Even though hundreds of employees at Signet Jewelers — the jewelry giant that owns the Zales, Jared, and Kay retail brands — have alleged they were victims of sexual harassment and discrimination for years, these claims were only recently brought to light. Now, some Signet shareholders are suing the company, saying it hid these allegations from them.
In a federal class action [PDF] filed last week against Signet, its CEO Mark S. Light, and former CEO Michael Barnes, the lead plaintiff accuses the company of failing to disclose a complaint female employees first filed in 2008. That complaint alleged that executives at Signet subsidiary Sterling Jewelry have created a corporate environment where women were groped, demeaned, and urged to engage in sexual acts in order to receive promotions and preferred job placements.
The case went to arbitration and the plaintiffs filed for class certification in June 2013. But while the arbitrator and defense were provided with copies of more more then 250 declarations that “include strikingly similar allegations of sexual harassment, including sexual assault,” the new complaint states, they were not made available to the public until Feb. 26, 2017, the day before The Washington Post reported on the topic.
The plaintiff claims Signet’s public statements left out the fact that hundreds of employees were accusing executives of presiding “over a corporate culture that fostered rampant sexual harassment and discrimination.”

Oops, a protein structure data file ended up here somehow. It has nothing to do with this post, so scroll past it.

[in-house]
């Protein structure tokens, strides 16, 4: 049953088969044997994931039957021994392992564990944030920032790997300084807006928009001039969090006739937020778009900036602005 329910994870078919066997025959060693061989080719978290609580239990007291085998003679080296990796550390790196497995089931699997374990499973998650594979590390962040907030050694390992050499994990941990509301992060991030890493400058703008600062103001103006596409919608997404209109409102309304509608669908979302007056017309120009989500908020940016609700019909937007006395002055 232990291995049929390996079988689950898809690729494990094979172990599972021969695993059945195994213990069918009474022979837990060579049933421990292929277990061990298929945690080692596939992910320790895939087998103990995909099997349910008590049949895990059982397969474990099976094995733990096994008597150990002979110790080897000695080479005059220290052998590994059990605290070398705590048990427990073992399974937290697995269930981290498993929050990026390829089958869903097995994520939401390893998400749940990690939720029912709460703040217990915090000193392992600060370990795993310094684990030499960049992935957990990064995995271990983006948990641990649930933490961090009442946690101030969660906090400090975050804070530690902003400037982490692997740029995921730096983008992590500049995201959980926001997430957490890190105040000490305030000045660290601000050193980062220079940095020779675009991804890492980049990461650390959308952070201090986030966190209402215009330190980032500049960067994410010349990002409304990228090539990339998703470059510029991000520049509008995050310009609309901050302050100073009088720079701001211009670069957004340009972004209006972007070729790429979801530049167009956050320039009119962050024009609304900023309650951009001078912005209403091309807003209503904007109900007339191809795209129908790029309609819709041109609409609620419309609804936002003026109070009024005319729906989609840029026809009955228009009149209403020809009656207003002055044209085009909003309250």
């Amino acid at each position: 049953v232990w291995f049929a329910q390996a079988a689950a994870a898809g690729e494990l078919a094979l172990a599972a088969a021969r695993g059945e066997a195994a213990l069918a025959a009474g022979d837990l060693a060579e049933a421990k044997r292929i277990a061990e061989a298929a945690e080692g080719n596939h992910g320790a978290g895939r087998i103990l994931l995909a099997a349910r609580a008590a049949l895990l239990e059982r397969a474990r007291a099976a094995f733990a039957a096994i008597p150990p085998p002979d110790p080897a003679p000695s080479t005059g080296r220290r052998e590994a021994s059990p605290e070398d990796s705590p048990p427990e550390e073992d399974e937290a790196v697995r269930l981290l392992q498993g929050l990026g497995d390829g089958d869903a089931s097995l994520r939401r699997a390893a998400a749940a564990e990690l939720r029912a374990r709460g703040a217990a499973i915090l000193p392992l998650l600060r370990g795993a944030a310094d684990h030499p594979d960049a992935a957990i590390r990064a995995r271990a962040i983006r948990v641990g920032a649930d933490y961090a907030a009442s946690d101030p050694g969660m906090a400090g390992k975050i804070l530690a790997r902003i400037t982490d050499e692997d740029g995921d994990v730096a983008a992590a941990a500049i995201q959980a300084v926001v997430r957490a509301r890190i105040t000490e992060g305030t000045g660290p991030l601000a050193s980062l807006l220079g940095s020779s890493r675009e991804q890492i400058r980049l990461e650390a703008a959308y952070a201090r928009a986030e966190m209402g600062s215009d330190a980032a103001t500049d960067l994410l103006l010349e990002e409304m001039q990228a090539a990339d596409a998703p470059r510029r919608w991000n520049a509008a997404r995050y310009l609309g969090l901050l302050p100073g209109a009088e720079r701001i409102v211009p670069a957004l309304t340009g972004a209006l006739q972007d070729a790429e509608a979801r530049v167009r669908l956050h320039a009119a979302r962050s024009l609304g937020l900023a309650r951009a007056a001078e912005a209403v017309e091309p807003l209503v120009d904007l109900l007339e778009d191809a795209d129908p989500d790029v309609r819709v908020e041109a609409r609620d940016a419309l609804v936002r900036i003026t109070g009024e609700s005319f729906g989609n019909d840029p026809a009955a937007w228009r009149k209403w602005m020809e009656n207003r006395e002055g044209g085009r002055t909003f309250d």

Signet would probably have had a hard time avoiding paying a hefty sum in connection with the class action lawsuit, the complaint points out, therefore any statements the company made about how well its business was doing were “materially false and misleading and/or lacked a reasonable basis at all relevant times,” the complaint claims.
In the wake of the controversy, shares of Signet have dropped almost 13%, the shareholders say in the lawsuit, “damaging investors.”
“As a result of Defendants’ wrongful acts and omissions, and the precipitous decline in the market value of the Company’s securities, Plaintiff and other Class members have suffered significant losses and damages,” the complaint states.
The lawsuit seeks class action status, damages, and a jury trial.
Signet Vice President David Bouffard told Courthouse News in a statement that both lawsuits are without merit and the company is prepared to defend itself. He says Signet has “fully met its disclosure requirements” since the arbitration case was filed in 2008.
He says that after “thoroughly investigating” the allegations of pay and promotion discrimination, the company has concluded they aren’t substantiated by facts and that they don’t reflect the company’s culture.
“Contrary to the shareholder suits and earlier media coverage, the arbitration case is focused on the company’s pay and promotions practices for women in certain positions within our field operations team, not sexual harassment,” Bouffard says in the statement. “In fact, there are no legal claims on behalf of the class alleging sexual harassment. Any references to such allegations to support claims of intentional discrimination in pay and promotions was rejected by the arbitrator several years ago.”